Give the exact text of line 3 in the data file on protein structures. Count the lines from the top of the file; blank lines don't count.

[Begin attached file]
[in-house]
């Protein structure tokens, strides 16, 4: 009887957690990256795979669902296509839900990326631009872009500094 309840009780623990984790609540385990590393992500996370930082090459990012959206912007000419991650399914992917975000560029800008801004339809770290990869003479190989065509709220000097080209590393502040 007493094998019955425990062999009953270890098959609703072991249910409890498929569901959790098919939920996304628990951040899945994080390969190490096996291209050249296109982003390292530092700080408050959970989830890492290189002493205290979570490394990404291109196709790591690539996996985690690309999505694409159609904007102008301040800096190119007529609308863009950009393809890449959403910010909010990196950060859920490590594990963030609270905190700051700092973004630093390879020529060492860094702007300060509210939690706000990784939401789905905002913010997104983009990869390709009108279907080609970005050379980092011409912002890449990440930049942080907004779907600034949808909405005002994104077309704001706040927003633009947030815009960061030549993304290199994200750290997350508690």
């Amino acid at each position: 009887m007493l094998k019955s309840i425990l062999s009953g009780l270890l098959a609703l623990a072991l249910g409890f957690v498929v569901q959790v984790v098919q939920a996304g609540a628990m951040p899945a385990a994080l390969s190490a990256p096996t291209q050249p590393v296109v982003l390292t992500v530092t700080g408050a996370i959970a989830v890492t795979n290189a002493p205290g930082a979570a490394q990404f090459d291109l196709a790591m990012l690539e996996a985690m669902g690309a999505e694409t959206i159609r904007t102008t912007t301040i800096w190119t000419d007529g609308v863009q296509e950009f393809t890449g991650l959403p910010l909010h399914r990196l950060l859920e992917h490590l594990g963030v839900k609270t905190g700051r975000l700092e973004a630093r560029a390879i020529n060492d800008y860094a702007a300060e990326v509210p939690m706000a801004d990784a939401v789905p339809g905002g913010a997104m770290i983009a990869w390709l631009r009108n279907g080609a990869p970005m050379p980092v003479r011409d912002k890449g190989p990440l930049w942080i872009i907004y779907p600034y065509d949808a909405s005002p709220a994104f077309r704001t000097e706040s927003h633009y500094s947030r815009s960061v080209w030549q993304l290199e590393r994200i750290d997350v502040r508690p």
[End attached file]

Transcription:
């Amino acid at each position: 009887m007493l094998k019955s309840i425990l062999s009953g009780l270890l098959a609703l623990a072991l249910g409890f957690v498929v569901q959790v984790v098919q939920a996304g609540a628990m951040p899945a385990a994080l390969s190490a990256p096996t291209q050249p590393v296109v982003l390292t992500v530092t700080g408050a996370i959970a989830v890492t795979n290189a002493p205290g930082a979570a490394q990404f090459d291109l196709a790591m990012l690539e996996a985690m669902g690309a999505e694409t959206i159609r904007t102008t912007t301040i800096w190119t000419d007529g609308v863009q296509e950009f393809t890449g991650l959403p910010l909010h399914r990196l950060l859920e992917h490590l594990g963030v839900k609270t905190g700051r975000l700092e973004a630093r560029a390879i020529n060492d800008y860094a702007a300060e990326v509210p939690m706000a801004d990784a939401v789905p339809g905002g913010a997104m770290i983009a990869w390709l631009r009108n279907g080609a990869p970005m050379p980092v003479r011409d912002k890449g190989p990440l930049w942080i872009i907004y779907p600034y065509d949808a909405s005002p709220a994104f077309r704001t000097e706040s927003h633009y500094s947030r815009s960061v080209w030549q993304l290199e590393r994200i750290d997350v502040r508690p």